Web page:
While Bangladesh struggles with its economy, illegal kidney trade is boosting the household income of some in the country.
Kalai district in Bangladesh has become known for being a top place for the illegal organ trade. Many in the district are "tired of poverty" and want to help their family by trading their kidney. The district has a number of donors who have turned into brokers to take commission for successful new recruits, according to police.
Local police Chief Sirajul Islam said 40 people had sold their kidneys in 2015 while the number is 200 since 2005. "Those who have sold kidneys have themselves turned brokers and agents and became part of this huge organ trade network," Islam told AFP. "These agents first target their families and relatives and then villagers."
Twelve more people, who are missing at the moment, are suspected to have crossed the border to have the operations in India.
Around 8 million people in Bangladesh deal with kidney problem, mostly caused by diabetes. Donating kidneys between legal relatives is the only legal option in the country while at least 2,000 people need kidney transplants every year.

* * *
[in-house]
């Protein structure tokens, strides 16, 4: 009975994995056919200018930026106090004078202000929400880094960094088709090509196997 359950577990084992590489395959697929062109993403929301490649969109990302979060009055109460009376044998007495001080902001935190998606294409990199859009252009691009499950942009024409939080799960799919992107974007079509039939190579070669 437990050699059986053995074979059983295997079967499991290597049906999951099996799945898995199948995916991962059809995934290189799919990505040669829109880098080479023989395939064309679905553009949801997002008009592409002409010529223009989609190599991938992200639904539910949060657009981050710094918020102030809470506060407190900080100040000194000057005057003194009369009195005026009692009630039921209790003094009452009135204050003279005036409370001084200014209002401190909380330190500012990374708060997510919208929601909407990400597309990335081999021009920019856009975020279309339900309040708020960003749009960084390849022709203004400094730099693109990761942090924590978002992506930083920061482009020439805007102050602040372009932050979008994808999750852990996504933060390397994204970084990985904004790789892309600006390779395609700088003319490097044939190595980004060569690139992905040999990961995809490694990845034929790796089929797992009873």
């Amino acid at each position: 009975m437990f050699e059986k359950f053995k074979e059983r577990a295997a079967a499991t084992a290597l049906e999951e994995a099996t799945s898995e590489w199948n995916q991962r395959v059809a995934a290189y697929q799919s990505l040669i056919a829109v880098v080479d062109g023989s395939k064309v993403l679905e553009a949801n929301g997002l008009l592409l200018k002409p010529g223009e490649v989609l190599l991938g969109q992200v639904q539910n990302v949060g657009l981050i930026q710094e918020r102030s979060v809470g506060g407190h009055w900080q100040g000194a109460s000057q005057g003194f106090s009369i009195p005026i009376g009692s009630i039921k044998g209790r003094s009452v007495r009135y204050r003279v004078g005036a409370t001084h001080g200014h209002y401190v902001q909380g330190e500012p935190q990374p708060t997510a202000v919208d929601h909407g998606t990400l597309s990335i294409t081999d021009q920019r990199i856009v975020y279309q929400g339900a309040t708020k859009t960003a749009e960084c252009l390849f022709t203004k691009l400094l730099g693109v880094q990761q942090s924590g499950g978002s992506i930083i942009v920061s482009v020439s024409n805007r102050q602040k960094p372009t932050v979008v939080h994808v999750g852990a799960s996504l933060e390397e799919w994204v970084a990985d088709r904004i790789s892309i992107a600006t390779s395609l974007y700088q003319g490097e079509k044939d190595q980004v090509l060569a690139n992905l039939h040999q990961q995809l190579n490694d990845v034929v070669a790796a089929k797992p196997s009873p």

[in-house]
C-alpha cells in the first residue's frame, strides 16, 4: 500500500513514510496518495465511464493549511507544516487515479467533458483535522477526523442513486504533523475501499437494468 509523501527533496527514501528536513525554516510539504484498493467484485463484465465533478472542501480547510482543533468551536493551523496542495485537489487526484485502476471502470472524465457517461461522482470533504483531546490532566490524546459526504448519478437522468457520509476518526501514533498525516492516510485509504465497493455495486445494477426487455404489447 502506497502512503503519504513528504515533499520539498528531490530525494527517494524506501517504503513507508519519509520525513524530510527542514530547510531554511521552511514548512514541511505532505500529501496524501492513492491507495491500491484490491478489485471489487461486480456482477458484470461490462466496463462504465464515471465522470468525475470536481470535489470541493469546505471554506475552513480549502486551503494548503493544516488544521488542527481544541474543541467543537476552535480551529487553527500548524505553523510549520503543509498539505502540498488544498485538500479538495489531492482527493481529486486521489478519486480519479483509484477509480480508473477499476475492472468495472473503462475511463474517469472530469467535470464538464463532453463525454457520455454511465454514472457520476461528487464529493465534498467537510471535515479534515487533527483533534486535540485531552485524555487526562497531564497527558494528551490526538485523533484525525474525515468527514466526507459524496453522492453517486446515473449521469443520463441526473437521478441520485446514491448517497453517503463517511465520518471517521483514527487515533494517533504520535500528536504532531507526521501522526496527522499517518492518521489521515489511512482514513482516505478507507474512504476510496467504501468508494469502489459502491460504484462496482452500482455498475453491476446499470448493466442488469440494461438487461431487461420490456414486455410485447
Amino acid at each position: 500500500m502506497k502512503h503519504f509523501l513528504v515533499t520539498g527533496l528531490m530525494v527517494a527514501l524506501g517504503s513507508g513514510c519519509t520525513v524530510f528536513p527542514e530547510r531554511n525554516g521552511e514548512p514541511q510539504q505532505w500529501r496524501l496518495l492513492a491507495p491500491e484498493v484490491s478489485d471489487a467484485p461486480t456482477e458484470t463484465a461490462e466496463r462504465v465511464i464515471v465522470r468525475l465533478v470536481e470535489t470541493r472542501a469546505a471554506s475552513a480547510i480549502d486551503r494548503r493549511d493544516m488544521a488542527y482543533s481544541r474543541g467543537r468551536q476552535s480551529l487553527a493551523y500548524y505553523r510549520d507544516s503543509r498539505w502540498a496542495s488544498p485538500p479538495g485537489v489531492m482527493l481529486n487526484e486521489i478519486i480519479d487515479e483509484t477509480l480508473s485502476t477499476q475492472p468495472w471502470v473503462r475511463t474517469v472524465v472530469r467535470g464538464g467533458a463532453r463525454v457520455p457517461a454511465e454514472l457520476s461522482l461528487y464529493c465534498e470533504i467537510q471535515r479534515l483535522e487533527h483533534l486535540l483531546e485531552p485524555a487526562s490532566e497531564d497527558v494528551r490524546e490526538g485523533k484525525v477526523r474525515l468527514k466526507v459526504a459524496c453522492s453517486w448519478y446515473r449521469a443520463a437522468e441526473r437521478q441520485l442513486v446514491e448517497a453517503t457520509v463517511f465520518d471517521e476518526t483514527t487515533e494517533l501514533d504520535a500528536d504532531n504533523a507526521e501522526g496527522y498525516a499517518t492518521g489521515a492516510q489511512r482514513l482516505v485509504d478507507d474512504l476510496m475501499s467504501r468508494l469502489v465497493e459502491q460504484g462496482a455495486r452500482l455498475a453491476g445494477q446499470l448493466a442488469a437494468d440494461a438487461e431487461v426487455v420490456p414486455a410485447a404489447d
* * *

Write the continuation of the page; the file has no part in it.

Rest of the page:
The biggest market for illegal organ trade, however, is India. There is a multimillion-dollar black market which is ever-expanding. "If you have the money and want it fast, you come here. I will find you a donor and you can go home with a new kidney in a month," a broker told Al Jazeera.
The illegal surgeries started to be performed to India in 2011 after Bangladeshi police busted a racket involving nurses, clinics and doctors.
"This racket has a lot of influential people on their pay rolls," Bangladesh nephrologist Mustafizur Rahman said. "They can easily prepare all papers including fake passports and national identity cards in order to facilitate unlawful transplants."